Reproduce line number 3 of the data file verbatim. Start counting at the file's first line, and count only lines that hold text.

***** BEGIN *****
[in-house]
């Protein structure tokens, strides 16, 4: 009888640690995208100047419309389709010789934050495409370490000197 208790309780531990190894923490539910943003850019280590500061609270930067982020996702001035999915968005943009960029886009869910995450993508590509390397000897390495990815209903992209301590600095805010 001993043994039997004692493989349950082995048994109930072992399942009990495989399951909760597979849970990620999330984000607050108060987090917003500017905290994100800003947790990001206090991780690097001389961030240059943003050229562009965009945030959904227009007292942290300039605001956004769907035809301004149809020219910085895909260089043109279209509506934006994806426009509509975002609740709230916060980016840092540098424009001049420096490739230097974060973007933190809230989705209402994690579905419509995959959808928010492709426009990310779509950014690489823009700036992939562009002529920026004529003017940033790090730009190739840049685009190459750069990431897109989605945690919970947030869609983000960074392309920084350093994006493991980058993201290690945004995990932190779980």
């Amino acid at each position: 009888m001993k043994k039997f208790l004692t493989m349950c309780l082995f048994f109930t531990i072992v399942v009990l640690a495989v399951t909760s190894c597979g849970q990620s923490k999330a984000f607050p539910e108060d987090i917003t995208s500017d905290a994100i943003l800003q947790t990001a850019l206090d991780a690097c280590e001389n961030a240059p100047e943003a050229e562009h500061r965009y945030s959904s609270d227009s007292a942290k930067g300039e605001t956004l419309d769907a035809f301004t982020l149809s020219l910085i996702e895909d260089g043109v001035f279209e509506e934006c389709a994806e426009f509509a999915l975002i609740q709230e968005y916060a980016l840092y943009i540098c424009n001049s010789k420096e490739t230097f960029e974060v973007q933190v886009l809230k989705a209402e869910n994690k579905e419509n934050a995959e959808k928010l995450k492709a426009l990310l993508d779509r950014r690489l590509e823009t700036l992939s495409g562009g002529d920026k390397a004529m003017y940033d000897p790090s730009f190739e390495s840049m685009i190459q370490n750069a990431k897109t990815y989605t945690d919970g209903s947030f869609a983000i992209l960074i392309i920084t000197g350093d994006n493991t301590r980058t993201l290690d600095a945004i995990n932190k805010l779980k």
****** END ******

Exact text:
């Amino acid at each position: 009888m001993k043994k039997f208790l004692t493989m349950c309780l082995f048994f109930t531990i072992v399942v009990l640690a495989v399951t909760s190894c597979g849970q990620s923490k999330a984000f607050p539910e108060d987090i917003t995208s500017d905290a994100i943003l800003q947790t990001a850019l206090d991780a690097c280590e001389n961030a240059p100047e943003a050229e562009h500061r965009y945030s959904s609270d227009s007292a942290k930067g300039e605001t956004l419309d769907a035809f301004t982020l149809s020219l910085i996702e895909d260089g043109v001035f279209e509506e934006c389709a994806e426009f509509a999915l975002i609740q709230e968005y916060a980016l840092y943009i540098c424009n001049s010789k420096e490739t230097f960029e974060v973007q933190v886009l809230k989705a209402e869910n994690k579905e419509n934050a995959e959808k928010l995450k492709a426009l990310l993508d779509r950014r690489l590509e823009t700036l992939s495409g562009g002529d920026k390397a004529m003017y940033d000897p790090s730009f190739e390495s840049m685009i190459q370490n750069a990431k897109t990815y989605t945690d919970g209903s947030f869609a983000i992209l960074i392309i920084t000197g350093d994006n493991t301590r980058t993201l290690d600095a945004i995990n932190k805010l779980k």